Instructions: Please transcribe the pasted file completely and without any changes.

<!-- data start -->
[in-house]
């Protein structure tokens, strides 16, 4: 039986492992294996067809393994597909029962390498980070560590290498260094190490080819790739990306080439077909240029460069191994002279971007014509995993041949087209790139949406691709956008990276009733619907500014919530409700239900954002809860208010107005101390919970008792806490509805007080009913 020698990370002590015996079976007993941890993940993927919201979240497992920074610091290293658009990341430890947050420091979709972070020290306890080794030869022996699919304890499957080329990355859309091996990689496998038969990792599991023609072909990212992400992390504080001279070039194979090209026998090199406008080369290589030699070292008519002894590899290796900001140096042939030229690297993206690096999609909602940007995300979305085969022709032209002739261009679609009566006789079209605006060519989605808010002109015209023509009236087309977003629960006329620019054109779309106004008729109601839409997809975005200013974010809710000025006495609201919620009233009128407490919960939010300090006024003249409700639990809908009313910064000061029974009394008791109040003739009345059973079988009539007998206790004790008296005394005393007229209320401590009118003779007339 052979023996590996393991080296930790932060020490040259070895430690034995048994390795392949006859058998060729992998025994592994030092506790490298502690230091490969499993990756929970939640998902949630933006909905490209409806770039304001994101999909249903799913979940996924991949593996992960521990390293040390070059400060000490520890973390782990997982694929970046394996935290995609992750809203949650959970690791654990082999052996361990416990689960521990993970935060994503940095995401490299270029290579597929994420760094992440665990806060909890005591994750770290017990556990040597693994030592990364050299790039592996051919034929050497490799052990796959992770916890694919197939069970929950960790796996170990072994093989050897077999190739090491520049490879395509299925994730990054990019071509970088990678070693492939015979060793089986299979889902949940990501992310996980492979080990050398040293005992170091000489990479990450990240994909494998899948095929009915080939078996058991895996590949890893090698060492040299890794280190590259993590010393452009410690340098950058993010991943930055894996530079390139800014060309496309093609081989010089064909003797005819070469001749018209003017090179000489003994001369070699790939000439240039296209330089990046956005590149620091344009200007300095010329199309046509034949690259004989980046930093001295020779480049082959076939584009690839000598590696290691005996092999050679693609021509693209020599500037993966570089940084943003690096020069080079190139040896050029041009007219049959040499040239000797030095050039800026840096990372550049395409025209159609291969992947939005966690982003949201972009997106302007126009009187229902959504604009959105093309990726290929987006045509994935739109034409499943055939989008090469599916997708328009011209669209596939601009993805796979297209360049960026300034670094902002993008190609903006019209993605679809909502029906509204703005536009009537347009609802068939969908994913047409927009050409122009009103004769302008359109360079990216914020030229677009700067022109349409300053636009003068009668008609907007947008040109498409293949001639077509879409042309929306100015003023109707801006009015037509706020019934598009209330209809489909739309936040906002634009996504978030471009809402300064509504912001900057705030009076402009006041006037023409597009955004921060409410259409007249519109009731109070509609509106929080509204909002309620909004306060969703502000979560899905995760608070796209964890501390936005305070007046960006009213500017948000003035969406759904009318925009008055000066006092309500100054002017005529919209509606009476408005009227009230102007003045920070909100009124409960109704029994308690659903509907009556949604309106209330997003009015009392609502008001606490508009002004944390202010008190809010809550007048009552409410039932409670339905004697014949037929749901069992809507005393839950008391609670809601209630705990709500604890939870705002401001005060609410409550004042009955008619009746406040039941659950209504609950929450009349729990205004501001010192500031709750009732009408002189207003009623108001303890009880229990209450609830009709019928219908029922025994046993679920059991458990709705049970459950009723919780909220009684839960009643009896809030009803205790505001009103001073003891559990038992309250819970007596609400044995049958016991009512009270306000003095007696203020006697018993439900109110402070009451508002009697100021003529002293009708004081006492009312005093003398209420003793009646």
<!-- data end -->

[in-house]
């Protein structure tokens, strides 16, 4: 039986492992294996067809393994597909029962390498980070560590290498260094190490080819790739990306080439077909240029460069191994002279971007014509995993041949087209790139949406691709956008990276009733619907500014919530409700239900954002809860208010107005101390919970008792806490509805007080009913 020698990370002590015996079976007993941890993940993927919201979240497992920074610091290293658009990341430890947050420091979709972070020290306890080794030869022996699919304890499957080329990355859309091996990689496998038969990792599991023609072909990212992400992390504080001279070039194979090209026998090199406008080369290589030699070292008519002894590899290796900001140096042939030229690297993206690096999609909602940007995300979305085969022709032209002739261009679609009566006789079209605006060519989605808010002109015209023509009236087309977003629960006329620019054109779309106004008729109601839409997809975005200013974010809710000025006495609201919620009233009128407490919960939010300090006024003249409700639990809908009313910064000061029974009394008791109040003739009345059973079988009539007998206790004790008296005394005393007229209320401590009118003779007339 052979023996590996393991080296930790932060020490040259070895430690034995048994390795392949006859058998060729992998025994592994030092506790490298502690230091490969499993990756929970939640998902949630933006909905490209409806770039304001994101999909249903799913979940996924991949593996992960521990390293040390070059400060000490520890973390782990997982694929970046394996935290995609992750809203949650959970690791654990082999052996361990416990689960521990993970935060994503940095995401490299270029290579597929994420760094992440665990806060909890005591994750770290017990556990040597693994030592990364050299790039592996051919034929050497490799052990796959992770916890694919197939069970929950960790796996170990072994093989050897077999190739090491520049490879395509299925994730990054990019071509970088990678070693492939015979060793089986299979889902949940990501992310996980492979080990050398040293005992170091000489990479990450990240994909494998899948095929009915080939078996058991895996590949890893090698060492040299890794280190590259993590010393452009410690340098950058993010991943930055894996530079390139800014060309496309093609081989010089064909003797005819070469001749018209003017090179000489003994001369070699790939000439240039296209330089990046956005590149620091344009200007300095010329199309046509034949690259004989980046930093001295020779480049082959076939584009690839000598590696290691005996092999050679693609021509693209020599500037993966570089940084943003690096020069080079190139040896050029041009007219049959040499040239000797030095050039800026840096990372550049395409025209159609291969992947939005966690982003949201972009997106302007126009009187229902959504604009959105093309990726290929987006045509994935739109034409499943055939989008090469599916997708328009011209669209596939601009993805796979297209360049960026300034670094902002993008190609903006019209993605679809909502029906509204703005536009009537347009609802068939969908994913047409927009050409122009009103004769302008359109360079990216914020030229677009700067022109349409300053636009003068009668008609907007947008040109498409293949001639077509879409042309929306100015003023109707801006009015037509706020019934598009209330209809489909739309936040906002634009996504978030471009809402300064509504912001900057705030009076402009006041006037023409597009955004921060409410259409007249519109009731109070509609509106929080509204909002309620909004306060969703502000979560899905995760608070796209964890501390936005305070007046960006009213500017948000003035969406759904009318925009008055000066006092309500100054002017005529919209509606009476408005009227009230102007003045920070909100009124409960109704029994308690659903509907009556949604309106209330997003009015009392609502008001606490508009002004944390202010008190809010809550007048009552409410039932409670339905004697014949037929749901069992809507005393839950008391609670809601209630705990709500604890939870705002401001005060609410409550004042009955008619009746406040039941659950209504609950929450009349729990205004501001010192500031709750009732009408002189207003009623108001303890009880229990209450609830009709019928219908029922025994046993679920059991458990709705049970459950009723919780909220009684839960009643009896809030009803205790505001009103001073003891559990038992309250819970007596609400044995049958016991009512009270306000003095007696203020006697018993439900109110402070009451508002009697100021003529002293009708004081006492009312005093003398209420003793009646």